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Police and fire back pay lawsuit could cost Dallas billions

DALLAS — Decades ago, Dallas voters approved a pay raise for emergency workers. But did the city stiff the rank and file?

That’s the central question of a lawsuit that hinges on the legal interpretation of three key words written on a ballot almost four decades ago.

If the city loses the suit, taxpayers could be on the hook for billions in back pay.

Coupled with the current crisis going on with the Dallas Police and Fire Pension System fund, the city could be in a financial bind for years to come.

Sgt. Steve Toth and Andy Braddock signed up to serve the city of Dallas decades ago. They say, after all this time, they still look forward to going to work every day.

“The truth of the matter is a lot of us would have done it for next to nothing,” said Toth, a Dallas police sergeant. “We were doing something that most of us wanted to do our whole lives.”

“I love the fire department,” Braddock said. “I’ve told people if I won the lottery I’d still come to work tomorrow.”

They are two of the many plaintiffs in the legal battle with the city of Dallas over a pay dispute that has been pending in court 22 years.

“It is the longest case pending in Texas right now,” said Ted Lyon, a former Texas state senate and house member and police officer who’s now a plaintiffs attorney representing thousands of the city’s first responders against their employer.

The case has never reached a jury. “The city has filed so many (pretrial) appeals that it is really ridiculous,” Lyon said.

The legal fight dates back to a decision Dallas residents made nearly four decades ago.

In January 1979, Dallas residents went to the polls and voted to give police and firefighters a 15 percent pay raise. They also agreed to keep the different levels of pay among the different ranks in both departments the same.

This means every time, say, the captain’s rank gets a raise, so do the other ranks by that same percentage. The same goes for decreases in pay.

As the years passed, the plaintiffs allege, inequalities emerged in the pay grades. Raises for the lower ranks did not keep pace with the higher ranks, they allege.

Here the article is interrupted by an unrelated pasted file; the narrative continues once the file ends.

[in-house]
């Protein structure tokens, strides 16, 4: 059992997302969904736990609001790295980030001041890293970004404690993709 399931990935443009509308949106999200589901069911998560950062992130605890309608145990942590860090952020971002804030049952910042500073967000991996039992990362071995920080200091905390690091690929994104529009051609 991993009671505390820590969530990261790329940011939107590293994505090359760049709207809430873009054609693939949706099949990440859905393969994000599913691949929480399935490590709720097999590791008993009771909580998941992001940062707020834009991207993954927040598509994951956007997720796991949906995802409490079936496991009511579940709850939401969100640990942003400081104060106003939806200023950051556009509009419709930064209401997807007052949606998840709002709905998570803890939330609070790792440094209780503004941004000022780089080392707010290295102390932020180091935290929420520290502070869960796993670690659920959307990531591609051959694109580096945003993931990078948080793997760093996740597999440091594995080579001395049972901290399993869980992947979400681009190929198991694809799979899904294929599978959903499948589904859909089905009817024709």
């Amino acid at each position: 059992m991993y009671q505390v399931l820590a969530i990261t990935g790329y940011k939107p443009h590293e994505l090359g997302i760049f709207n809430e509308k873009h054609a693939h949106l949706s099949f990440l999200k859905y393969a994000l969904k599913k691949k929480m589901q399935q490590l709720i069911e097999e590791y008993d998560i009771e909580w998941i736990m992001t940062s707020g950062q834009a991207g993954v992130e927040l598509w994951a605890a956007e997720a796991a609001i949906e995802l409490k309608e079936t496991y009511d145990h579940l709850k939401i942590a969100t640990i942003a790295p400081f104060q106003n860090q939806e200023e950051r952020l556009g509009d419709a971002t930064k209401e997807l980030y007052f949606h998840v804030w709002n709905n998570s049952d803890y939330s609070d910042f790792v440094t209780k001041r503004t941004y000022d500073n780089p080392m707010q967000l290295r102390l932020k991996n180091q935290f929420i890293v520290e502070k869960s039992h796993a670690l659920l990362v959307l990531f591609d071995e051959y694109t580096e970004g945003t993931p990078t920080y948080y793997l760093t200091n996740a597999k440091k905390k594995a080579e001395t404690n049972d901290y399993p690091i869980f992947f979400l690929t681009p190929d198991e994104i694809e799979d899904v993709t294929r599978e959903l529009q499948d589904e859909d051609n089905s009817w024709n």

“You feel like someone stole money out of your back pocket,” Braddock said. “I mean, that took money off the table for my kids.”

By 1994, the situation boiled over into a lawsuit. More suits followed.

“If they are going to get a raise in those cushy offices, the guy in the street ought to get the raise,” Lyon said.

The central issue is whether the 1979 referendum promised to maintain the pay raise structure for one year, or forever. It all boils down to how both sides interpret one short phrase: “shall be maintained.”

The city argued “shall be maintained” meant for just one year.

“This is a ridiculous lawsuit,” said Mayor Mike Rawlings during a recent city council discussion of Dallas’ financial situation. “In 1979, citizens wanted to give firemen and police officers a raise. They did not plan on it costing 4 billion dollars.”

But Ken Molberg disagrees.

Back then, Molberg, now an elected civil court judge in Dallas, was a young lawyer representing the police and firemen in their efforts to get a raise. Molberg wrote the referendum language that went before voters, and in a deposition, he says he used the phrase “shall be maintained” as an insurance policy for years to come.

“Without that, the city could have come in the next year and given all the chiefs a pay raise, and left everybody else out of the deal,” Molberg said in a videotaped deposition. “That had happened before, and they didn’t want that happening again.”

Who’s right and who’s wrong has yet to be decided. The case has never gone before a jury, but rather has been tied up in pretrial appeals for decades.

Today, the litigation represents 10,000 first responders like Braddock and Toth. Every day that passes without a resolution, more pack pay – with interest – that the city of Dallas may owe accrues.

“This is something the city has continually pushed down the line and caused it to grow,” Braddock said. “I’ve been underpaid for 22 years.”

City officials acknowledge that the litigation has the potential to be a ticking time bomb for taxpayers.

“What this means for the city, in brief, is that could mean a $4 billion cost in terms of back pay,” Elizabeth Reich, the city’s chief financial officer hired in September, told council members recently. Mayor Rawlings has said the litigation, coupled with the pension crisis, could bankrupt the city if left unaddressed.

How much is $4 billion?

We decided to put it in terms of the cost of city services Dallas residents probably enjoy.

Imagine next year’s Dallas city budget with no money for trash pickup and recycling.

No money to keep parks mowed, or library doors open or pay for any other arts or education programs.
No more water utilities and no street repair.

Now imagine extending those cuts for not one, not two, but three more years … and there’s your $4 billion dollars.

Braddock and Toth want to make one thing clear to taxpayers.

“We have no intention of wanting to bankrupt the city,” Braddock said. “That would be insane.”

He and Toth say it’s not about the money anymore. They say it’s about the city of Dallas holding up its end of the bargain with its first responders.

“We took an oath and we have never ever breached that promise to the citizens of Dallas,” Toth said.